Thomas Hetherington

Associate Professor
Faculty


My current research centers on the conservation biology of amphibians and reptiles.   Specific projects include:

(1)  Impacts of the invasive fungal pathogen Batrachochytridium dendrobatidis on amphibian faunas in temperate environments (Ohio) and the high Andes of Ecuador.  The focus is on how temperature affects dynamics of the host-pathogen relationship between amphibians and the fungus in these different environments.

(2)  Conservation of harlequin frogs (genus Atelopus) in Latin America.  The focus is on the identification, monitoring, and conservation of surviving populations following impacts of the invasive fungal pathogen Batrachochytridium dendrobatidis.

(3)  Repatriation of amphibian species to newly protected and restored urban natural areas in central Ohio.  The major project involves studies of repatriation success of wood frogs (Lithobates sylvatica) to protected areas with different proportions of forested habitat.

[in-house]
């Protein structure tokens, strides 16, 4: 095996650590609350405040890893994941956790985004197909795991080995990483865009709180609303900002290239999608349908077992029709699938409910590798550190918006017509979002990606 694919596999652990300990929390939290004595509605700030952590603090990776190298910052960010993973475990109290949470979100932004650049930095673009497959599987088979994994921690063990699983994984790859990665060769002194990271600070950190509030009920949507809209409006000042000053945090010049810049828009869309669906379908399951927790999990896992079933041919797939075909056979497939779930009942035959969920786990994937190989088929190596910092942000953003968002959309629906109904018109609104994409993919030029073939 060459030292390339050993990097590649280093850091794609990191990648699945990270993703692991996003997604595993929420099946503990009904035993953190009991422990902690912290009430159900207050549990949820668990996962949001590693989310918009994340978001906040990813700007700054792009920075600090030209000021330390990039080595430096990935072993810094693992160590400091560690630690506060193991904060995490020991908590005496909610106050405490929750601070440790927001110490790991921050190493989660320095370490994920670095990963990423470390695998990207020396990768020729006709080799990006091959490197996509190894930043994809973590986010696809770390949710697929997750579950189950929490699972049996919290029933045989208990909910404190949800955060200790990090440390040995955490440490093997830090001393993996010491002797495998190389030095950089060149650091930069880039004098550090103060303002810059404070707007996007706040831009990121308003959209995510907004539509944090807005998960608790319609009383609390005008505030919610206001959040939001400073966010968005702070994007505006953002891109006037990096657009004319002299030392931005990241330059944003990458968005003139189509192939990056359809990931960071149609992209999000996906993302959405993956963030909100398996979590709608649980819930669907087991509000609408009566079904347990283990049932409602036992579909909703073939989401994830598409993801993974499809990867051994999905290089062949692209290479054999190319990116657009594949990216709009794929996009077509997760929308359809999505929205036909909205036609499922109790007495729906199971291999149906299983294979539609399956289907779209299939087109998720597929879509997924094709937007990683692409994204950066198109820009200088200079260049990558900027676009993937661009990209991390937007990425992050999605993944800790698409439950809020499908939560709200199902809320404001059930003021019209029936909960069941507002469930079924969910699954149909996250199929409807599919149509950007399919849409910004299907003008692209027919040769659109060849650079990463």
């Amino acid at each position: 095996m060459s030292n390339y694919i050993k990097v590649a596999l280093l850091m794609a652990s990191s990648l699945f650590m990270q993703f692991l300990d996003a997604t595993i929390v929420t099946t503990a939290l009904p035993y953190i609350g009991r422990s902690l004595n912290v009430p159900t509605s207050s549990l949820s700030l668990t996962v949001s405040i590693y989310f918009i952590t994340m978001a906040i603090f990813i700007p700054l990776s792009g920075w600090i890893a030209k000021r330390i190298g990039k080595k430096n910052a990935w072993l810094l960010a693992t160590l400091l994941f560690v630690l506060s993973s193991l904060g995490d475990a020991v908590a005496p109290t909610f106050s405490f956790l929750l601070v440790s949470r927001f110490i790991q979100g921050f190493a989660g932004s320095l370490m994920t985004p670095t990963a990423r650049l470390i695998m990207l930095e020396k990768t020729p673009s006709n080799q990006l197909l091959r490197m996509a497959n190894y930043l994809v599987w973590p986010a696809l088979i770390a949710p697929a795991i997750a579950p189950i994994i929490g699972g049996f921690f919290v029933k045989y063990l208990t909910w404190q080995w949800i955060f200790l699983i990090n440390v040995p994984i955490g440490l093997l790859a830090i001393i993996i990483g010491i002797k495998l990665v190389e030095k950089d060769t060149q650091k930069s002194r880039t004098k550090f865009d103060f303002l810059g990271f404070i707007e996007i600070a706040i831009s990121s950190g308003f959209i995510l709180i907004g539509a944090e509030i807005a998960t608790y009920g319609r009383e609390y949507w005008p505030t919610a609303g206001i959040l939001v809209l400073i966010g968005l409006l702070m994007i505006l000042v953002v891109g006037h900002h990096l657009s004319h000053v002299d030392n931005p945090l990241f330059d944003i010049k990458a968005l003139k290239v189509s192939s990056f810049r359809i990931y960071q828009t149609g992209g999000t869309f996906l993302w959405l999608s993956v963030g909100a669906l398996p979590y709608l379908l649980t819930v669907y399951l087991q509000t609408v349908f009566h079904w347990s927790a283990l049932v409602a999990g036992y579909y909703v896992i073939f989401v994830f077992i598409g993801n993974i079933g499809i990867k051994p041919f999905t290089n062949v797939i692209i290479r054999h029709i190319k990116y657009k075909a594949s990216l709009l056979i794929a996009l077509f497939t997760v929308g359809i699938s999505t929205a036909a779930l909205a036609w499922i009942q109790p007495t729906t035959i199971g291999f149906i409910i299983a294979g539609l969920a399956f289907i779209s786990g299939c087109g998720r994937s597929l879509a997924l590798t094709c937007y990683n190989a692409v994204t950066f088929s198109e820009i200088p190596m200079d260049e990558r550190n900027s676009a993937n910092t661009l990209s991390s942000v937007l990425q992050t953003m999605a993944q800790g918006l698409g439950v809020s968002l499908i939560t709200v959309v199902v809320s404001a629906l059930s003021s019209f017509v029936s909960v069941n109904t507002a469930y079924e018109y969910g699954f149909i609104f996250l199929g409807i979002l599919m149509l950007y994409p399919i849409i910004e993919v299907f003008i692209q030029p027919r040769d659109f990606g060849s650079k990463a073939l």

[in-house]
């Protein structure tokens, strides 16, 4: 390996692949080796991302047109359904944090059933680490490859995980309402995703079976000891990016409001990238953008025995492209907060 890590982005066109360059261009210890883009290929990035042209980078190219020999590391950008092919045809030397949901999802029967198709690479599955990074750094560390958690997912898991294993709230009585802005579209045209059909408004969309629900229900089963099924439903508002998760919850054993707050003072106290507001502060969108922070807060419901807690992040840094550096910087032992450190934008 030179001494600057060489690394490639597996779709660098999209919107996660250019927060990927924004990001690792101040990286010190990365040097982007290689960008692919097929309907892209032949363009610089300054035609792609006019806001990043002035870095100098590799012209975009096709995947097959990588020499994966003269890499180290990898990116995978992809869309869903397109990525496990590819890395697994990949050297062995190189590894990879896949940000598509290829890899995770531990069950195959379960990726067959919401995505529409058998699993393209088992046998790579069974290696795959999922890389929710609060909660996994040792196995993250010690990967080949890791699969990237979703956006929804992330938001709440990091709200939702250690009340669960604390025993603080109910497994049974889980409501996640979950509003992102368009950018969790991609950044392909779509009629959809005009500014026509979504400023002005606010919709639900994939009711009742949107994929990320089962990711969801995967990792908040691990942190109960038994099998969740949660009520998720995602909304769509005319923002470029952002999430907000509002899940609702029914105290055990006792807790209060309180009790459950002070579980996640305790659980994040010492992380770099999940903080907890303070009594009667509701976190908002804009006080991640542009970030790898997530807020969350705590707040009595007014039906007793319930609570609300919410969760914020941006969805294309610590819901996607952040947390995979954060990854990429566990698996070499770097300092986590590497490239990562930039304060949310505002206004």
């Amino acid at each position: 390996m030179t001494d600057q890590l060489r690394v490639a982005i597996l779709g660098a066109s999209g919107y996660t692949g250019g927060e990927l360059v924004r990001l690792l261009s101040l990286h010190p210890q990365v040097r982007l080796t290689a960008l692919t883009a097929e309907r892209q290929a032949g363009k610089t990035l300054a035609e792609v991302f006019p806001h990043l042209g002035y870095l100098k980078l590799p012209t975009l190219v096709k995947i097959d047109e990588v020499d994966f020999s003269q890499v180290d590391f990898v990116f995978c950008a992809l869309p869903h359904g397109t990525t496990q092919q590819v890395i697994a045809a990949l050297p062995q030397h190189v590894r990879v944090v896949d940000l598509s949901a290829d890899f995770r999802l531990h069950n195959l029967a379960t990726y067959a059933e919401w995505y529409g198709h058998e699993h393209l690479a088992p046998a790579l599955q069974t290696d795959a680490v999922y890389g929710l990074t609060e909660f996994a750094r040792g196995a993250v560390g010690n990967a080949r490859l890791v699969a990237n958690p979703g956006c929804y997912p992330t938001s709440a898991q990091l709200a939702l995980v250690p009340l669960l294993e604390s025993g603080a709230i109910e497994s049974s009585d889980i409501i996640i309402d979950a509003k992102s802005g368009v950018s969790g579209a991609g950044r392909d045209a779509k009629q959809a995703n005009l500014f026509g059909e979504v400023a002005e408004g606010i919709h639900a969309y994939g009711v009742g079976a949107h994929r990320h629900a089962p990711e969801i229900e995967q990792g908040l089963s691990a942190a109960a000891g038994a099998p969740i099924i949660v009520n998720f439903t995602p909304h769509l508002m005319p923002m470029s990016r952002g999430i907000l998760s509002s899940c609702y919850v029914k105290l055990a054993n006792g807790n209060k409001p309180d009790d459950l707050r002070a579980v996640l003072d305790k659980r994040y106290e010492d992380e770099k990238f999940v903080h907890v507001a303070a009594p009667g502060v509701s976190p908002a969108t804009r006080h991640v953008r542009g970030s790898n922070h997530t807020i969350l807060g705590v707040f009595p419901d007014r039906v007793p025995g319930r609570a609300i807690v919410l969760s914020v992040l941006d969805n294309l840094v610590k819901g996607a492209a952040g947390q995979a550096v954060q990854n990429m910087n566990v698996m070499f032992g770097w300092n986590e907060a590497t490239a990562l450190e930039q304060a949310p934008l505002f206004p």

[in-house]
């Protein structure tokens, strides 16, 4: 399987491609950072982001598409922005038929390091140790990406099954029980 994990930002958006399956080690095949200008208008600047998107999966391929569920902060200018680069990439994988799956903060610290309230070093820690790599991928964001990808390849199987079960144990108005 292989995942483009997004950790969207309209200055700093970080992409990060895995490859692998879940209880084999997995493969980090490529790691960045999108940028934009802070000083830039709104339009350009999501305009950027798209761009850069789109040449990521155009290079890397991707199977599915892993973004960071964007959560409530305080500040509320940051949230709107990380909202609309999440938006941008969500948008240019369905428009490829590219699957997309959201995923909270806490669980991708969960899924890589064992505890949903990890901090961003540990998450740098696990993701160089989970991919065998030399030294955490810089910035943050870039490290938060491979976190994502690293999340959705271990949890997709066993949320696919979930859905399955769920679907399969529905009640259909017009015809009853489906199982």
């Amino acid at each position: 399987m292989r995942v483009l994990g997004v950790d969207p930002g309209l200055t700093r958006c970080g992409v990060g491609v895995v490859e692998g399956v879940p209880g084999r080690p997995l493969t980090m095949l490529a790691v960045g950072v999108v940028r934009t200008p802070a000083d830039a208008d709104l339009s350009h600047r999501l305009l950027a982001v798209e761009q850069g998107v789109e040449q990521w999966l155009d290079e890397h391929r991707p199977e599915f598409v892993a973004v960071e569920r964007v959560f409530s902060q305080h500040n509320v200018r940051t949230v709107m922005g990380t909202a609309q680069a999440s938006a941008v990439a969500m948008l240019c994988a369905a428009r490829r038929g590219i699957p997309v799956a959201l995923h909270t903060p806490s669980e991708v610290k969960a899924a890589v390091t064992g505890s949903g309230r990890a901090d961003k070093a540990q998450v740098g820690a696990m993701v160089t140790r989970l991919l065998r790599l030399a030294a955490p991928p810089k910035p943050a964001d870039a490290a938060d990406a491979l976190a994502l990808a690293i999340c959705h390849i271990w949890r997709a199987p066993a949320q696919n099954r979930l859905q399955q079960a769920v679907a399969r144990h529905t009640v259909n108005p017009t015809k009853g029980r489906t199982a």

(4)  Ecological niche modeling of the threatened Eastern Massasauga Rattlesnake (Sistrurus catenatus catenatus) in Ohio.  The project focuses on using GIS methods to develop niche models to identify suitable habitat for purposes of finding and conserving new populations of this threatened species.

Areas of Expertise
  • Behavioral Ecology
Education
  • Ph.D., Zoology, 1979, University of California, Berkeley
  • B.S., Zoology, 1974, University of California, Berkeley

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Phone:
614-292-0832
1110B Museum of Biological Diversity
1315 Kinnear Road